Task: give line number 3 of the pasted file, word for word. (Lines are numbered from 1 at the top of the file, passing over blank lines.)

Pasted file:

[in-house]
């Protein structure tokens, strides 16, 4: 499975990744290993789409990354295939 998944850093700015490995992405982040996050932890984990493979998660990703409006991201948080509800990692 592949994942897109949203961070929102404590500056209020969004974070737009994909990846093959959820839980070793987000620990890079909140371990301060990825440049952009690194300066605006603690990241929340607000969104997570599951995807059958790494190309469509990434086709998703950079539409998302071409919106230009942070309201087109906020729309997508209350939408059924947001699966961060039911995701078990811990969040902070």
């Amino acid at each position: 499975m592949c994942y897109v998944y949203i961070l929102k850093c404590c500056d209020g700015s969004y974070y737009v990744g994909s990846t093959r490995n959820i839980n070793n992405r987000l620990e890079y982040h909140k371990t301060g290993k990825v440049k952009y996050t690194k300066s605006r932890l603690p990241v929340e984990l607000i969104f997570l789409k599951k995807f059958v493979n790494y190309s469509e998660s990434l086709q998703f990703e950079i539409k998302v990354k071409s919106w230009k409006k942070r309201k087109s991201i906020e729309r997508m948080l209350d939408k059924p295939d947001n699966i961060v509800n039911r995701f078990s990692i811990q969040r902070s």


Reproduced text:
């Amino acid at each position: 499975m592949c994942y897109v998944y949203i961070l929102k850093c404590c500056d209020g700015s969004y974070y737009v990744g994909s990846t093959r490995n959820i839980n070793n992405r987000l620990e890079y982040h909140k371990t301060g290993k990825v440049k952009y996050t690194k300066s605006r932890l603690p990241v929340e984990l607000i969104f997570l789409k599951k995807f059958v493979n790494y190309s469509e998660s990434l086709q998703f990703e950079i539409k998302v990354k071409s919106w230009k409006k942070r309201k087109s991201i906020e729309r997508m948080l209350d939408k059924p295939d947001n699966i961060v509800n039911r995701f078990s990692i811990q969040r902070s």